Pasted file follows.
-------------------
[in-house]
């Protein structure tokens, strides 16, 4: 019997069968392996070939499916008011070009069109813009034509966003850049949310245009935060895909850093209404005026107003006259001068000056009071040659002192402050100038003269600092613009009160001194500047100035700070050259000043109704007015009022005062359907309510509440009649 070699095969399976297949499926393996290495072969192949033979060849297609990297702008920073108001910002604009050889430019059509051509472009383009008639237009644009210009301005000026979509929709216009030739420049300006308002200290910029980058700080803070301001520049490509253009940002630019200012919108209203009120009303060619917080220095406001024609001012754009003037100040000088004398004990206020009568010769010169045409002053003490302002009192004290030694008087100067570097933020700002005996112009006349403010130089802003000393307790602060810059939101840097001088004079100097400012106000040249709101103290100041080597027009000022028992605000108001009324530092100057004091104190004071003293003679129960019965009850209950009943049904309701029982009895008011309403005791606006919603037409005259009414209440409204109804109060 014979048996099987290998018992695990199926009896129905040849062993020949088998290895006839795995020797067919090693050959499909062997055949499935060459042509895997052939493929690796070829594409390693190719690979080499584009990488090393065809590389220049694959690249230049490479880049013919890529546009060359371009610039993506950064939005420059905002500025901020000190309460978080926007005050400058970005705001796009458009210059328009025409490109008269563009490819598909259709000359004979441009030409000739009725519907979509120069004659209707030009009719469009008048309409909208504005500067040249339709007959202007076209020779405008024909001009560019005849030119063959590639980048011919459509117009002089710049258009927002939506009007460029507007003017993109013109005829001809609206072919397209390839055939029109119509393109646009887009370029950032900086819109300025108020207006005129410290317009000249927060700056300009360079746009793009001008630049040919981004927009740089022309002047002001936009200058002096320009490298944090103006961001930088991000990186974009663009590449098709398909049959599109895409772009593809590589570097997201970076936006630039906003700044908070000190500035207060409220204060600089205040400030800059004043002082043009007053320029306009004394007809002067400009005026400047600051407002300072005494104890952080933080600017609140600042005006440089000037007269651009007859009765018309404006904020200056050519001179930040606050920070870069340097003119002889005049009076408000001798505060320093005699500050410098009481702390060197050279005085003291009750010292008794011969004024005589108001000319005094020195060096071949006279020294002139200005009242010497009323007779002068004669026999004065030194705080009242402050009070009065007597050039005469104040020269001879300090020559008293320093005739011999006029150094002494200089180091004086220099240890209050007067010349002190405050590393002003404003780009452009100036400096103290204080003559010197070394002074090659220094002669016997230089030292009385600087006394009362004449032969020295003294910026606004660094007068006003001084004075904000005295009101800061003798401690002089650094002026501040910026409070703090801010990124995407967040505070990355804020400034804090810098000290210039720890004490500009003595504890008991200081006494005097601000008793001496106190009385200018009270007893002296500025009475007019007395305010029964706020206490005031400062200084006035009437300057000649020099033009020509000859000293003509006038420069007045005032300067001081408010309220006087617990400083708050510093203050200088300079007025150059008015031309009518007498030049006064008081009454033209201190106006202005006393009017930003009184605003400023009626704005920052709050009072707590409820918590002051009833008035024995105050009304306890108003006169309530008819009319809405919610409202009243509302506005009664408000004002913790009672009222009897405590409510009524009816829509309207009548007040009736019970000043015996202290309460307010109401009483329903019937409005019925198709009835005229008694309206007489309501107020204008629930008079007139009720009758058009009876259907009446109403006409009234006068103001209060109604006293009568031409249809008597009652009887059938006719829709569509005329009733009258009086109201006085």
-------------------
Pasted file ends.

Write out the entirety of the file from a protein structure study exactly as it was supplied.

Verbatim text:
[in-house]
């Protein structure tokens, strides 16, 4: 019997069968392996070939499916008011070009069109813009034509966003850049949310245009935060895909850093209404005026107003006259001068000056009071040659002192402050100038003269600092613009009160001194500047100035700070050259000043109704007015009022005062359907309510509440009649 070699095969399976297949499926393996290495072969192949033979060849297609990297702008920073108001910002604009050889430019059509051509472009383009008639237009644009210009301005000026979509929709216009030739420049300006308002200290910029980058700080803070301001520049490509253009940002630019200012919108209203009120009303060619917080220095406001024609001012754009003037100040000088004398004990206020009568010769010169045409002053003490302002009192004290030694008087100067570097933020700002005996112009006349403010130089802003000393307790602060810059939101840097001088004079100097400012106000040249709101103290100041080597027009000022028992605000108001009324530092100057004091104190004071003293003679129960019965009850209950009943049904309701029982009895008011309403005791606006919603037409005259009414209440409204109804109060 014979048996099987290998018992695990199926009896129905040849062993020949088998290895006839795995020797067919090693050959499909062997055949499935060459042509895997052939493929690796070829594409390693190719690979080499584009990488090393065809590389220049694959690249230049490479880049013919890529546009060359371009610039993506950064939005420059905002500025901020000190309460978080926007005050400058970005705001796009458009210059328009025409490109008269563009490819598909259709000359004979441009030409000739009725519907979509120069004659209707030009009719469009008048309409909208504005500067040249339709007959202007076209020779405008024909001009560019005849030119063959590639980048011919459509117009002089710049258009927002939506009007460029507007003017993109013109005829001809609206072919397209390839055939029109119509393109646009887009370029950032900086819109300025108020207006005129410290317009000249927060700056300009360079746009793009001008630049040919981004927009740089022309002047002001936009200058002096320009490298944090103006961001930088991000990186974009663009590449098709398909049959599109895409772009593809590589570097997201970076936006630039906003700044908070000190500035207060409220204060600089205040400030800059004043002082043009007053320029306009004394007809002067400009005026400047600051407002300072005494104890952080933080600017609140600042005006440089000037007269651009007859009765018309404006904020200056050519001179930040606050920070870069340097003119002889005049009076408000001798505060320093005699500050410098009481702390060197050279005085003291009750010292008794011969004024005589108001000319005094020195060096071949006279020294002139200005009242010497009323007779002068004669026999004065030194705080009242402050009070009065007597050039005469104040020269001879300090020559008293320093005739011999006029150094002494200089180091004086220099240890209050007067010349002190405050590393002003404003780009452009100036400096103290204080003559010197070394002074090659220094002669016997230089030292009385600087006394009362004449032969020295003294910026606004660094007068006003001084004075904000005295009101800061003798401690002089650094002026501040910026409070703090801010990124995407967040505070990355804020400034804090810098000290210039720890004490500009003595504890008991200081006494005097601000008793001496106190009385200018009270007893002296500025009475007019007395305010029964706020206490005031400062200084006035009437300057000649020099033009020509000859000293003509006038420069007045005032300067001081408010309220006087617990400083708050510093203050200088300079007025150059008015031309009518007498030049006064008081009454033209201190106006202005006393009017930003009184605003400023009626704005920052709050009072707590409820918590002051009833008035024995105050009304306890108003006169309530008819009319809405919610409202009243509302506005009664408000004002913790009672009222009897405590409510009524009816829509309207009548007040009736019970000043015996202290309460307010109401009483329903019937409005019925198709009835005229008694309206007489309501107020204008629930008079007139009720009758058009009876259907009446109403006409009234006068103001209060109604006293009568031409249809008597009652009887059938006719829709569509005329009733009258009086109201006085």